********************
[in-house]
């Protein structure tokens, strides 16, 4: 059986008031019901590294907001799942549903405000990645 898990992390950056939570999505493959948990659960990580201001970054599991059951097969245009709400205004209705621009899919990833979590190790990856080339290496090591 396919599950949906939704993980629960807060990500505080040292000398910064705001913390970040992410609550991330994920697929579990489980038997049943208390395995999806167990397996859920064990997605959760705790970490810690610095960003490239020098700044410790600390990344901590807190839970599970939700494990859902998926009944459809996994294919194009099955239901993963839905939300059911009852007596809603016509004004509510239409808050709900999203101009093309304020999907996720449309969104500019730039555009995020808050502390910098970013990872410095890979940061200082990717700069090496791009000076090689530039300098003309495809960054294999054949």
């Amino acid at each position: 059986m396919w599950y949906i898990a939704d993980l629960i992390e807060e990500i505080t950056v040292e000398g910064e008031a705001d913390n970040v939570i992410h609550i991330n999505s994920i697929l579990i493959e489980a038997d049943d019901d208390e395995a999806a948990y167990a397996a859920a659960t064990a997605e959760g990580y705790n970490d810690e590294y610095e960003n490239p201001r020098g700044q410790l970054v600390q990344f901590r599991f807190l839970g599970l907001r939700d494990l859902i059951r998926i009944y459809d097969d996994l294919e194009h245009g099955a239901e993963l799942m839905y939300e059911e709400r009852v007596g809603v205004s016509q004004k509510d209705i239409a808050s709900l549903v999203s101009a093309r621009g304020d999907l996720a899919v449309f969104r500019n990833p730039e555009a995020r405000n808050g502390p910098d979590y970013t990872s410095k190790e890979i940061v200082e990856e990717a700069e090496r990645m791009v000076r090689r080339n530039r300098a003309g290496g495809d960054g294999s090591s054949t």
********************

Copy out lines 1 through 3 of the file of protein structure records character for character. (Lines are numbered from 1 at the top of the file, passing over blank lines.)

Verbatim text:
[in-house]
């Protein structure tokens, strides 16, 4: 059986008031019901590294907001799942549903405000990645 898990992390950056939570999505493959948990659960990580201001970054599991059951097969245009709400205004209705621009899919990833979590190790990856080339290496090591 396919599950949906939704993980629960807060990500505080040292000398910064705001913390970040992410609550991330994920697929579990489980038997049943208390395995999806167990397996859920064990997605959760705790970490810690610095960003490239020098700044410790600390990344901590807190839970599970939700494990859902998926009944459809996994294919194009099955239901993963839905939300059911009852007596809603016509004004509510239409808050709900999203101009093309304020999907996720449309969104500019730039555009995020808050502390910098970013990872410095890979940061200082990717700069090496791009000076090689530039300098003309495809960054294999054949």
């Amino acid at each position: 059986m396919w599950y949906i898990a939704d993980l629960i992390e807060e990500i505080t950056v040292e000398g910064e008031a705001d913390n970040v939570i992410h609550i991330n999505s994920i697929l579990i493959e489980a038997d049943d019901d208390e395995a999806a948990y167990a397996a859920a659960t064990a997605e959760g990580y705790n970490d810690e590294y610095e960003n490239p201001r020098g700044q410790l970054v600390q990344f901590r599991f807190l839970g599970l907001r939700d494990l859902i059951r998926i009944y459809d097969d996994l294919e194009h245009g099955a239901e993963l799942m839905y939300e059911e709400r009852v007596g809603v205004s016509q004004k509510d209705i239409a808050s709900l549903v999203s101009a093309r621009g304020d999907l996720a899919v449309f969104r500019n990833p730039e555009a995020r405000n808050g502390p910098d979590y970013t990872s410095k190790e890979i940061v200082e990856e990717a700069e090496r990645m791009v000076r090689r080339n530039r300098a003309g290496g495809d960054g294999s090591s054949t």